New demographic tables for the "Tracking for Health" study: who tracks what, how and how often, and what impact it has on their lives.
An estimate of how many people go online to seek a doctor's opinion about something, such as on an "ask a doctor" site (hint: a fraction of a subgroup).
How were you first introduced to the Pew Research Center? Do you share our research with other people? If so, how?
We posted a preliminary version of the September 2012 health survey data.
69% of U.S. adults track a health indicator like weight, diet, exercise routine, or symptom. Of those, half track in their heads, one-third keep notes on paper, and one in five use technology to keep tabs on their health status.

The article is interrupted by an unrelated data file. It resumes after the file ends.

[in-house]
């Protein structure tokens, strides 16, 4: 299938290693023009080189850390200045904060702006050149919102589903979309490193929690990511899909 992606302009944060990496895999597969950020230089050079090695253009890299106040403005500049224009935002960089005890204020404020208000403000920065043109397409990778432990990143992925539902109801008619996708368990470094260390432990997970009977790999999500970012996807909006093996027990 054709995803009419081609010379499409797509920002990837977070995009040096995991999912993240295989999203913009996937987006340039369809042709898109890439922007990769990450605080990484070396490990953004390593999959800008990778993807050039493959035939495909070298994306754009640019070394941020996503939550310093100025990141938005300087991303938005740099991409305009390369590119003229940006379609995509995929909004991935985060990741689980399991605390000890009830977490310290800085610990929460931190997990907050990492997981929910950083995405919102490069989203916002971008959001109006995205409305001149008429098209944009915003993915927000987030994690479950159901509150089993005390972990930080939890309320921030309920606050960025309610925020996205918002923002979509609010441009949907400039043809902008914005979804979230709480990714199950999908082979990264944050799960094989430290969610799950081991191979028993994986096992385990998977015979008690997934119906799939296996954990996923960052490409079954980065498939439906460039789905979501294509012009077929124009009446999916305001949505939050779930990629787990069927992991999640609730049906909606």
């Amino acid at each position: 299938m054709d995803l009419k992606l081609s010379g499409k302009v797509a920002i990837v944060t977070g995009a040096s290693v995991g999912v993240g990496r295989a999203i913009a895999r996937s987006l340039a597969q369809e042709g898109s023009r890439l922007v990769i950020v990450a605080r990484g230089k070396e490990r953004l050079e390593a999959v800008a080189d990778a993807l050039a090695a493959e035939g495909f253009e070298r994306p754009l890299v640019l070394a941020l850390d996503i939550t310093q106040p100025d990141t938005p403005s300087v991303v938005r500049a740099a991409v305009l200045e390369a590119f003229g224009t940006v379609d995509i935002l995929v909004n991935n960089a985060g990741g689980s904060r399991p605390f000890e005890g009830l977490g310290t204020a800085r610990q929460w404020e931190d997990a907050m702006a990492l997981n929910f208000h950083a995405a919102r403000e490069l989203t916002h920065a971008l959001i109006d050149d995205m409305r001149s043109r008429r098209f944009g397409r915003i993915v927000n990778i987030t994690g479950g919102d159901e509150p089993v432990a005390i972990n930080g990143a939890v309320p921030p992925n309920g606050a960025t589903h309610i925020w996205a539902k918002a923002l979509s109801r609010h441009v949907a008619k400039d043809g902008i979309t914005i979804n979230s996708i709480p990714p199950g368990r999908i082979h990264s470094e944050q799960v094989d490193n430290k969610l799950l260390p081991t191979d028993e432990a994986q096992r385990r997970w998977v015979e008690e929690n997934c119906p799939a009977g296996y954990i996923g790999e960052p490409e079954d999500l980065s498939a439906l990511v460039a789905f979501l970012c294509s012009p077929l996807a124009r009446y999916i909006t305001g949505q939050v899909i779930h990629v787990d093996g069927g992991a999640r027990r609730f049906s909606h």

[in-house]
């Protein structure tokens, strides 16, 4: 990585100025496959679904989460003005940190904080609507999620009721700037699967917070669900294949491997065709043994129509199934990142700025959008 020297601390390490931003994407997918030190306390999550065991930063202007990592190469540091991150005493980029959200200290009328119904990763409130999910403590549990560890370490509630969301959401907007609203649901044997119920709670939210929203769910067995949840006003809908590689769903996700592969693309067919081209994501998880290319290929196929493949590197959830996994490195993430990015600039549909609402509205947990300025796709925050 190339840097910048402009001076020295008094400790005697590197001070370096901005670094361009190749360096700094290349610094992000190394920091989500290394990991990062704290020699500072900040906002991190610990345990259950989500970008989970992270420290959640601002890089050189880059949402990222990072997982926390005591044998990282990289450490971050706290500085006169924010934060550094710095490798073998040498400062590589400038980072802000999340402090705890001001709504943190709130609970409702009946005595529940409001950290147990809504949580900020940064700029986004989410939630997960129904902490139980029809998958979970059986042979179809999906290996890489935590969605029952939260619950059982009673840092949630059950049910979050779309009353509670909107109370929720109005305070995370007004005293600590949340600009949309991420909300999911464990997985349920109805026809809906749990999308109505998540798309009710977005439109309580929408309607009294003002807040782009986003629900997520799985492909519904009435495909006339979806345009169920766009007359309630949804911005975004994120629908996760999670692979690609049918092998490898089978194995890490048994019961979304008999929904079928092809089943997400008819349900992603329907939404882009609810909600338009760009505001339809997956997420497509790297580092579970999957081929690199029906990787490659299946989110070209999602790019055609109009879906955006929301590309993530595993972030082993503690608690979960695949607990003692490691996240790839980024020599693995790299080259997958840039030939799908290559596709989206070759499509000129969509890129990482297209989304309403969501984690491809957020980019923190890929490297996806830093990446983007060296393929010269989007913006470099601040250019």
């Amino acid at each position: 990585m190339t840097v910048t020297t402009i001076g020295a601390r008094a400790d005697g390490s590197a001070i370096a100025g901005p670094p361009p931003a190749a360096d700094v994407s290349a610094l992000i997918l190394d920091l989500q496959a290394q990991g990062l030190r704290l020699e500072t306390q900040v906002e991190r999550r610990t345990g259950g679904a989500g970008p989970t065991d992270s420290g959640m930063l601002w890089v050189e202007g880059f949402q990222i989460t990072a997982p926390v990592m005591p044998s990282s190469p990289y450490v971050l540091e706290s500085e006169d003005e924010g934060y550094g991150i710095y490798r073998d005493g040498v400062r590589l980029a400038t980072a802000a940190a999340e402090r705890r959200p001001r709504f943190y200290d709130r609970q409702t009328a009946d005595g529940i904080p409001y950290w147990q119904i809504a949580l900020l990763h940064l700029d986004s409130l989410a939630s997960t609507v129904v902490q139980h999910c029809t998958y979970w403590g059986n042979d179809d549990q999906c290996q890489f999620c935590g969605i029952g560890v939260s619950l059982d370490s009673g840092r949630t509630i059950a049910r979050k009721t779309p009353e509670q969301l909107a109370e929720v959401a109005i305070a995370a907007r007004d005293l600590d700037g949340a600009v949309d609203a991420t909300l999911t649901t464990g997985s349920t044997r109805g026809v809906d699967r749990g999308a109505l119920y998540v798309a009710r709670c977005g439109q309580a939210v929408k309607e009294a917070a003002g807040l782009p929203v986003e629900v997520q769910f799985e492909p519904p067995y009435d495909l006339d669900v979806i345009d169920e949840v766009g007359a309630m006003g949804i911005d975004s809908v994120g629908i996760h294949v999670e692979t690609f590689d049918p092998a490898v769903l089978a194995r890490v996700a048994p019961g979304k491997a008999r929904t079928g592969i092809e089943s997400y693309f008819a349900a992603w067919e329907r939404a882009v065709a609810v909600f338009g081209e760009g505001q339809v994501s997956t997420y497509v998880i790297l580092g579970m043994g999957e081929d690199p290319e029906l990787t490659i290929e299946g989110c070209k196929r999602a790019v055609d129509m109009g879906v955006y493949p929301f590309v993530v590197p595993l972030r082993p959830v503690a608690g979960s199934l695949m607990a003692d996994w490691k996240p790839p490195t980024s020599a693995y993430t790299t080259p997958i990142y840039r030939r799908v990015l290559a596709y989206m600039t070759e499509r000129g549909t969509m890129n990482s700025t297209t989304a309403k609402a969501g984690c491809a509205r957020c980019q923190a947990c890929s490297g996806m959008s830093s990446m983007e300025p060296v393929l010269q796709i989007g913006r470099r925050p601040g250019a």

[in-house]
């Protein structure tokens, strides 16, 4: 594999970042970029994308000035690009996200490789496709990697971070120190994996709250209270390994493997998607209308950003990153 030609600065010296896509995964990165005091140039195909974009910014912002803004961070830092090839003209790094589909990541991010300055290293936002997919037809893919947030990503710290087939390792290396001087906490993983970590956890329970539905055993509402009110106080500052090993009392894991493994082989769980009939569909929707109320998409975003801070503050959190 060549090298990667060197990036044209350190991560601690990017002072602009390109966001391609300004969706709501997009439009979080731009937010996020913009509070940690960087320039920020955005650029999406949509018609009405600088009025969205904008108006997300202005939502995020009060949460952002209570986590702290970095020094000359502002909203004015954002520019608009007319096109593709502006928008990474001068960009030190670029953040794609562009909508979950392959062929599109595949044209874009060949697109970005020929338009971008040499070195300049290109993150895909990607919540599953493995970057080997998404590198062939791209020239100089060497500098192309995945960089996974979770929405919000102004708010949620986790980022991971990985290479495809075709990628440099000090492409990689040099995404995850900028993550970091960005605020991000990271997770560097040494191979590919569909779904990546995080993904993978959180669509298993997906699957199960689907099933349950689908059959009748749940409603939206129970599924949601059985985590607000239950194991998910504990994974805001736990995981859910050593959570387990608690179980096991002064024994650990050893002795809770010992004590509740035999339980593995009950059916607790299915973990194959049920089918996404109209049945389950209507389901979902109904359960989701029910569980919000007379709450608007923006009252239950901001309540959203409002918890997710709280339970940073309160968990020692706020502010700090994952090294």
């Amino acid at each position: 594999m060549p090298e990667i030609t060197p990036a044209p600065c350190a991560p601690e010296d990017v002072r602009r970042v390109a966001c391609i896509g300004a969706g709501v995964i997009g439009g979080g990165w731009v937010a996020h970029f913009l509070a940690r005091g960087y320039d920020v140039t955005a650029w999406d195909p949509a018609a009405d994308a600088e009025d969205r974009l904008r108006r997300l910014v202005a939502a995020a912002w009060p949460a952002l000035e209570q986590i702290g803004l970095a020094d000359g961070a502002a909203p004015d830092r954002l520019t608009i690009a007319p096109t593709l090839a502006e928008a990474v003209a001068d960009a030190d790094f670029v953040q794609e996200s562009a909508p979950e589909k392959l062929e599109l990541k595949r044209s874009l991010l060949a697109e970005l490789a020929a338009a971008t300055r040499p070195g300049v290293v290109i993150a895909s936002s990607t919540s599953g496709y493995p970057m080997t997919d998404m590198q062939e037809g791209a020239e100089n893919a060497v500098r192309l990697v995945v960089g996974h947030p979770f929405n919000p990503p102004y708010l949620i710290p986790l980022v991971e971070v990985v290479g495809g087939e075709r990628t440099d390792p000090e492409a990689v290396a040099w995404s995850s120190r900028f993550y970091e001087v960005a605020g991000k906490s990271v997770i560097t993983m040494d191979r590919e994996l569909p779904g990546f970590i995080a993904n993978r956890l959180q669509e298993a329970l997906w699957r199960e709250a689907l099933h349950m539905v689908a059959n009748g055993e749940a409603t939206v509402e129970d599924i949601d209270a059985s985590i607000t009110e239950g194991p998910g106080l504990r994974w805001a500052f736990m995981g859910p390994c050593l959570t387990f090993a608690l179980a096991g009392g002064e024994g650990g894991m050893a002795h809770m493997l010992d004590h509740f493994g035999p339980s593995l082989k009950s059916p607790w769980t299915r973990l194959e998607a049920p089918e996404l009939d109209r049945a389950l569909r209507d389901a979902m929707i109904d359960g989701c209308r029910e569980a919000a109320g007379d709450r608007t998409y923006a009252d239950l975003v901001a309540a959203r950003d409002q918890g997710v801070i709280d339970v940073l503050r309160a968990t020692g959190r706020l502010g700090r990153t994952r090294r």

Stanford Medicine X is a catalyst for new ideas about the future of medicine and emerging technologies. Stanford Medical Student Joyce Ho interviews Susannah Fox about her upcoming report, “Tracking for Health.”
35% of U.S. adults have gone online to figure out a medical condition; of these, half followed up with a visit to a medical professional.
85% of American adults have a cell phone, yet just 9% have signed up for health alerts via text. What is the potential for this type of intervention?
Susannah Fox provided an overview of the Pew Internet Project's health and mobile adoption research, particularly as it relates to HIV/AIDS prevention efforts.
Rural residents in the U.S. lag behind those in suburban and urban areas when it comes to technology adoption.